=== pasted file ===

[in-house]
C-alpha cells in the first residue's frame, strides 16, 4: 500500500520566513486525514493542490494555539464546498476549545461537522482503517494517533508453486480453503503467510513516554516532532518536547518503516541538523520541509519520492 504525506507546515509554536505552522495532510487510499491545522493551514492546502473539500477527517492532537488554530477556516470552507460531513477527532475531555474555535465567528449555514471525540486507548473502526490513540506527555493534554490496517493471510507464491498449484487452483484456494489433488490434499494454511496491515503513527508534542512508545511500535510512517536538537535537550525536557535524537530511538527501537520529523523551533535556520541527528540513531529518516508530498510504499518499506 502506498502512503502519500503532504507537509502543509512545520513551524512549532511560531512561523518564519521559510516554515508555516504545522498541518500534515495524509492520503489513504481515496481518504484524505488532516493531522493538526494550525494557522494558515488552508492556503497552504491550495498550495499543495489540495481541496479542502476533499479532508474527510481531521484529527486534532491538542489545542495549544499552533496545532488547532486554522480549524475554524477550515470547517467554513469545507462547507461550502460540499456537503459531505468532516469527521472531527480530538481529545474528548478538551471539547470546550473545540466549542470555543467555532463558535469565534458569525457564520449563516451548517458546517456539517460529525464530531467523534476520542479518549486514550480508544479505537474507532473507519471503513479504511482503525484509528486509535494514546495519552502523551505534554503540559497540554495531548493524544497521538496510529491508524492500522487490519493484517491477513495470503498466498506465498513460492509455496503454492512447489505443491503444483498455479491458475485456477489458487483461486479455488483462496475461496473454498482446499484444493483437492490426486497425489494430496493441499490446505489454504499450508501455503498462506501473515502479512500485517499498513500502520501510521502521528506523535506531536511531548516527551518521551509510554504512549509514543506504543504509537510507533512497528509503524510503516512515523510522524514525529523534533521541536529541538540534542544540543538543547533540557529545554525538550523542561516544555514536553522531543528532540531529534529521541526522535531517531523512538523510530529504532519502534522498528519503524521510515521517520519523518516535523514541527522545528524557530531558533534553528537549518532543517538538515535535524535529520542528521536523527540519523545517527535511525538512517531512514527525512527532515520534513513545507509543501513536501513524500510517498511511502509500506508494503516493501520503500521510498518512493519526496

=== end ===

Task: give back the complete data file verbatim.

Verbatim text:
[in-house]
C-alpha cells in the first residue's frame, strides 16, 4: 500500500520566513486525514493542490494555539464546498476549545461537522482503517494517533508453486480453503503467510513516554516532532518536547518503516541538523520541509519520492 504525506507546515509554536505552522495532510487510499491545522493551514492546502473539500477527517492532537488554530477556516470552507460531513477527532475531555474555535465567528449555514471525540486507548473502526490513540506527555493534554490496517493471510507464491498449484487452483484456494489433488490434499494454511496491515503513527508534542512508545511500535510512517536538537535537550525536557535524537530511538527501537520529523523551533535556520541527528540513531529518516508530498510504499518499506 502506498502512503502519500503532504507537509502543509512545520513551524512549532511560531512561523518564519521559510516554515508555516504545522498541518500534515495524509492520503489513504481515496481518504484524505488532516493531522493538526494550525494557522494558515488552508492556503497552504491550495498550495499543495489540495481541496479542502476533499479532508474527510481531521484529527486534532491538542489545542495549544499552533496545532488547532486554522480549524475554524477550515470547517467554513469545507462547507461550502460540499456537503459531505468532516469527521472531527480530538481529545474528548478538551471539547470546550473545540466549542470555543467555532463558535469565534458569525457564520449563516451548517458546517456539517460529525464530531467523534476520542479518549486514550480508544479505537474507532473507519471503513479504511482503525484509528486509535494514546495519552502523551505534554503540559497540554495531548493524544497521538496510529491508524492500522487490519493484517491477513495470503498466498506465498513460492509455496503454492512447489505443491503444483498455479491458475485456477489458487483461486479455488483462496475461496473454498482446499484444493483437492490426486497425489494430496493441499490446505489454504499450508501455503498462506501473515502479512500485517499498513500502520501510521502521528506523535506531536511531548516527551518521551509510554504512549509514543506504543504509537510507533512497528509503524510503516512515523510522524514525529523534533521541536529541538540534542544540543538543547533540557529545554525538550523542561516544555514536553522531543528532540531529534529521541526522535531517531523512538523510530529504532519502534522498528519503524521510515521517520519523518516535523514541527522545528524557530531558533534553528537549518532543517538538515535535524535529520542528521536523527540519523545517527535511525538512517531512514527525512527532515520534513513545507509543501513536501513524500510517498511511502509500506508494503516493501520503500521510498518512493519526496